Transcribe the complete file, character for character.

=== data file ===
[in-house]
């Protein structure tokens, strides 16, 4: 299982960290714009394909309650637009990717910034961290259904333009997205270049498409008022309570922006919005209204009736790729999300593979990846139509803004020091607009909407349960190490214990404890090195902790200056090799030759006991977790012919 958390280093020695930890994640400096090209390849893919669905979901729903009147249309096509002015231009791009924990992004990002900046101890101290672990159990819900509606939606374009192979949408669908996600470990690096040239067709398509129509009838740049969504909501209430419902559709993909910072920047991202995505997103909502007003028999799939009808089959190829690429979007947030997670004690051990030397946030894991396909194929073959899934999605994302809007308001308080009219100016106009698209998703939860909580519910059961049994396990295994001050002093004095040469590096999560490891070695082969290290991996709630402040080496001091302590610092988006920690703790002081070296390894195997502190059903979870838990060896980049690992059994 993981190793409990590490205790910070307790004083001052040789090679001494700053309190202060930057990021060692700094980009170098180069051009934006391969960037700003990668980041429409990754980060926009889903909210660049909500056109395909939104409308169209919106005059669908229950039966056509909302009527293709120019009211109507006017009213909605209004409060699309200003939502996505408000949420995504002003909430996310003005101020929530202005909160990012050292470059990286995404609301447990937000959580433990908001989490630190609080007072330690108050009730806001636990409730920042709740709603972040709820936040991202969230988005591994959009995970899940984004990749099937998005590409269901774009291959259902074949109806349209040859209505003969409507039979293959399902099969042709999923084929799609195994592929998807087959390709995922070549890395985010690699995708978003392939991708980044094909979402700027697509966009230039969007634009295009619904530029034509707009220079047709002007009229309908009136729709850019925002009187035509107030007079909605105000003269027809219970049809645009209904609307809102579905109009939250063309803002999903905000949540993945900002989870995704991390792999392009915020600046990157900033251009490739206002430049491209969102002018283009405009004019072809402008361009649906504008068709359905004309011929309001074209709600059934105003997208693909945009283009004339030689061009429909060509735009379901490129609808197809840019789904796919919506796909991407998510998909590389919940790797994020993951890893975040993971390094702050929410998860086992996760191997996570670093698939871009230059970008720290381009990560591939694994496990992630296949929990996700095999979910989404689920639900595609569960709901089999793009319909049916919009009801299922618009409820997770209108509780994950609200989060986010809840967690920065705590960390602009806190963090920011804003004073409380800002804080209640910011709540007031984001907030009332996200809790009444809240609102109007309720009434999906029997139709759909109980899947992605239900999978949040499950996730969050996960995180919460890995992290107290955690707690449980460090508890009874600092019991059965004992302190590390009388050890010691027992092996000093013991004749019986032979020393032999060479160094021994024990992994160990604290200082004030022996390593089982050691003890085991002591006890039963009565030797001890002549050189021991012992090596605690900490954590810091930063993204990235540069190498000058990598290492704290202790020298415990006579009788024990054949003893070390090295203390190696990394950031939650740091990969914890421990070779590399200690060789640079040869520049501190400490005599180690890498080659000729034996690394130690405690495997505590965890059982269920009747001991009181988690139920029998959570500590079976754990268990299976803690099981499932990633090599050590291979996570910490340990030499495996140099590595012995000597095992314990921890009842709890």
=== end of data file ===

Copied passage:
[in-house]
């Protein structure tokens, strides 16, 4: 299982960290714009394909309650637009990717910034961290259904333009997205270049498409008022309570922006919005209204009736790729999300593979990846139509803004020091607009909407349960190490214990404890090195902790200056090799030759006991977790012919 958390280093020695930890994640400096090209390849893919669905979901729903009147249309096509002015231009791009924990992004990002900046101890101290672990159990819900509606939606374009192979949408669908996600470990690096040239067709398509129509009838740049969504909501209430419902559709993909910072920047991202995505997103909502007003028999799939009808089959190829690429979007947030997670004690051990030397946030894991396909194929073959899934999605994302809007308001308080009219100016106009698209998703939860909580519910059961049994396990295994001050002093004095040469590096999560490891070695082969290290991996709630402040080496001091302590610092988006920690703790002081070296390894195997502190059903979870838990060896980049690992059994 993981190793409990590490205790910070307790004083001052040789090679001494700053309190202060930057990021060692700094980009170098180069051009934006391969960037700003990668980041429409990754980060926009889903909210660049909500056109395909939104409308169209919106005059669908229950039966056509909302009527293709120019009211109507006017009213909605209004409060699309200003939502996505408000949420995504002003909430996310003005101020929530202005909160990012050292470059990286995404609301447990937000959580433990908001989490630190609080007072330690108050009730806001636990409730920042709740709603972040709820936040991202969230988005591994959009995970899940984004990749099937998005590409269901774009291959259902074949109806349209040859209505003969409507039979293959399902099969042709999923084929799609195994592929998807087959390709995922070549890395985010690699995708978003392939991708980044094909979402700027697509966009230039969007634009295009619904530029034509707009220079047709002007009229309908009136729709850019925002009187035509107030007079909605105000003269027809219970049809645009209904609307809102579905109009939250063309803002999903905000949540993945900002989870995704991390792999392009915020600046990157900033251009490739206002430049491209969102002018283009405009004019072809402008361009649906504008068709359905004309011929309001074209709600059934105003997208693909945009283009004339030689061009429909060509735009379901490129609808197809840019789904796919919506796909991407998510998909590389919940790797994020993951890893975040993971390094702050929410998860086992996760191997996570670093698939871009230059970008720290381009990560591939694994496990992630296949929990996700095999979910989404689920639900595609569960709901089999793009319909049916919009009801299922618009409820997770209108509780994950609200989060986010809840967690920065705590960390602009806190963090920011804003004073409380800002804080209640910011709540007031984001907030009332996200809790009444809240609102109007309720009434999906029997139709759909109980899947992605239900999978949040499950996730969050996960995180919460890995992290107290955690707690449980460090508890009874600092019991059965004992302190590390009388050890010691027992092996000093013991004749019986032979020393032999060479160094021994024990992994160990604290200082004030022996390593089982050691003890085991002591006890039963009565030797001890002549050189021991012992090596605690900490954590810091930063993204990235540069190498000058990598290492704290202790020298415990006579009788024990054949003893070390090295203390190696990394950031939650740091990969914890421990070779590399200690060789640079040869520049501190400490005599180690890498080659000729034996690394130690405690495997505590965890059982269920009747001991009181988690139920029998959570500590079976754990268990299976803690099981499932990633090599050590291979996570910490340990030499495996140099590595012995000597095992314990921890009842709890």